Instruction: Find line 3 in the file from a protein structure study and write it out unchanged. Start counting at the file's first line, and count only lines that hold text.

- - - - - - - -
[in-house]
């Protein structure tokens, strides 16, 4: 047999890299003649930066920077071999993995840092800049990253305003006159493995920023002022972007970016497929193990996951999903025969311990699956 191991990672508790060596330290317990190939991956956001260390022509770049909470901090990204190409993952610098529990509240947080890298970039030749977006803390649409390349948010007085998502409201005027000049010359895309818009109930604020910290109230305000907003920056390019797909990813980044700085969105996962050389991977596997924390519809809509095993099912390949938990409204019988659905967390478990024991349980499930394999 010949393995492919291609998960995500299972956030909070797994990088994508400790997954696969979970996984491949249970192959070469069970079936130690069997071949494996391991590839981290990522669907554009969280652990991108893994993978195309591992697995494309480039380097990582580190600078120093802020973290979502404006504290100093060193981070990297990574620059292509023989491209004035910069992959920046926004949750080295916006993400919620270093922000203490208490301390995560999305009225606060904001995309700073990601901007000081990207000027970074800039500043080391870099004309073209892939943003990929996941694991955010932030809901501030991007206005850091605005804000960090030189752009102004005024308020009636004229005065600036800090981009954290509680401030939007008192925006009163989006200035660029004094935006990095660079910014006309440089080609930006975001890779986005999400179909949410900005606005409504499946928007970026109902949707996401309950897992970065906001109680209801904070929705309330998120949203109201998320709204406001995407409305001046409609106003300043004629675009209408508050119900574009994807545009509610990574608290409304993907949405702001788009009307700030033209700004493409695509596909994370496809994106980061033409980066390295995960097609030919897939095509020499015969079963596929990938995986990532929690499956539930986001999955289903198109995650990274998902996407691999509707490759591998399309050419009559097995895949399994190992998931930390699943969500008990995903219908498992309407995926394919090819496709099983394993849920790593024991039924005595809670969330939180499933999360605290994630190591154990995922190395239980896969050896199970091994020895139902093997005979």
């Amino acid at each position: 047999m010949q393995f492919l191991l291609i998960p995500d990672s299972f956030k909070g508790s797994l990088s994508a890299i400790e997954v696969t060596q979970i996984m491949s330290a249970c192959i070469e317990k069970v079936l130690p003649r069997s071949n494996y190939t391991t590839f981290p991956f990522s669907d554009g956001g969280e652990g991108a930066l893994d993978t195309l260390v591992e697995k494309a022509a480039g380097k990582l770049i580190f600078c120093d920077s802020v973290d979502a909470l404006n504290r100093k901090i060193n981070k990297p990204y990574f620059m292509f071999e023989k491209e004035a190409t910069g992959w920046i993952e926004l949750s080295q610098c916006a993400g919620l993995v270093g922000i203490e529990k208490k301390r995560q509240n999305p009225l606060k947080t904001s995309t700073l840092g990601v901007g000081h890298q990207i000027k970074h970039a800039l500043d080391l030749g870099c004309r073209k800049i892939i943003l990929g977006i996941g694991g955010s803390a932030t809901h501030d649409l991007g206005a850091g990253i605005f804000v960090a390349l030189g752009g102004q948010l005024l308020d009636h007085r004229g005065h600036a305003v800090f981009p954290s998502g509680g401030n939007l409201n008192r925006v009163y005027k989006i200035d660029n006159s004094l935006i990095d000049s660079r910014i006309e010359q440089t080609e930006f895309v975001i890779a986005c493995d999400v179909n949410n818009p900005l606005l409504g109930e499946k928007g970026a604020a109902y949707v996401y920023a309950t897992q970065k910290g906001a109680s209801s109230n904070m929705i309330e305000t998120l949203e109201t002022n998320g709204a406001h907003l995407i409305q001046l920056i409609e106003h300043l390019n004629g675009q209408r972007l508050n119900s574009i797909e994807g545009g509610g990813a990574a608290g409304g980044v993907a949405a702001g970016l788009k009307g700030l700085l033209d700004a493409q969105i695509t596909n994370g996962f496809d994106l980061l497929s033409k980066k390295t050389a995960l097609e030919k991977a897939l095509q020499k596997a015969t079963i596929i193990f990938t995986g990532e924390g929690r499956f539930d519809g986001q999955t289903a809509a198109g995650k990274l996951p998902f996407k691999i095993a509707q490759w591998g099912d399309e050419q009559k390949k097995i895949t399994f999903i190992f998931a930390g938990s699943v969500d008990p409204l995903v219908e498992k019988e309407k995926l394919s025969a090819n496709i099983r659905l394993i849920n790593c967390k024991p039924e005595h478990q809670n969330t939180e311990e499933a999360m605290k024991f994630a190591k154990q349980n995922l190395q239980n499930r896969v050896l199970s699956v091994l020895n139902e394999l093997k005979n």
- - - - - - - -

């Amino acid at each position: 047999m010949q393995f492919l191991l291609i998960p995500d990672s299972f956030k909070g508790s797994l990088s994508a890299i400790e997954v696969t060596q979970i996984m491949s330290a249970c192959i070469e317990k069970v079936l130690p003649r069997s071949n494996y190939t391991t590839f981290p991956f990522s669907d554009g956001g969280e652990g991108a930066l893994d993978t195309l260390v591992e697995k494309a022509a480039g380097k990582l770049i580190f600078c120093d920077s802020v973290d979502a909470l404006n504290r100093k901090i060193n981070k990297p990204y990574f620059m292509f071999e023989k491209e004035a190409t910069g992959w920046i993952e926004l949750s080295q610098c916006a993400g919620l993995v270093g922000i203490e529990k208490k301390r995560q509240n999305p009225l606060k947080t904001s995309t700073l840092g990601v901007g000081h890298q990207i000027k970074h970039a800039l500043d080391l030749g870099c004309r073209k800049i892939i943003l990929g977006i996941g694991g955010s803390a932030t809901h501030d649409l991007g206005a850091g990253i605005f804000v960090a390349l030189g752009g102004q948010l005024l308020d009636h007085r004229g005065h600036a305003v800090f981009p954290s998502g509680g401030n939007l409201n008192r925006v009163y005027k989006i200035d660029n006159s004094l935006i990095d000049s660079r910014i006309e010359q440089t080609e930006f895309v975001i890779a986005c493995d999400v179909n949410n818009p900005l606005l409504g109930e499946k928007g970026a604020a109902y949707v996401y920023a309950t897992q970065k910290g906001a109680s209801s109230n904070m929705i309330e305000t998120l949203e109201t002022n998320g709204a406001h907003l995407i409305q001046l920056i409609e106003h300043l390019n004629g675009q209408r972007l508050n119900s574009i797909e994807g545009g509610g990813a990574a608290g409304g980044v993907a949405a702001g970016l788009k009307g700030l700085l033209d700004a493409q969105i695509t596909n994370g996962f496809d994106l980061l497929s033409k980066k390295t050389a995960l097609e030919k991977a897939l095509q020499k596997a015969t079963i596929i193990f990938t995986g990532e924390g929690r499956f539930d519809g986001q999955t289903a809509a198109g995650k990274l996951p998902f996407k691999i095993a509707q490759w591998g099912d399309e050419q009559k390949k097995i895949t399994f999903i190992f998931a930390g938990s699943v969500d008990p409204l995903v219908e498992k019988e309407k995926l394919s025969a090819n496709i099983r659905l394993i849920n790593c967390k024991p039924e005595h478990q809670n969330t939180e311990e499933a999360m605290k024991f994630a190591k154990q349980n995922l190395q239980n499930r896969v050896l199970s699956v091994l020895n139902e394999l093997k005979n």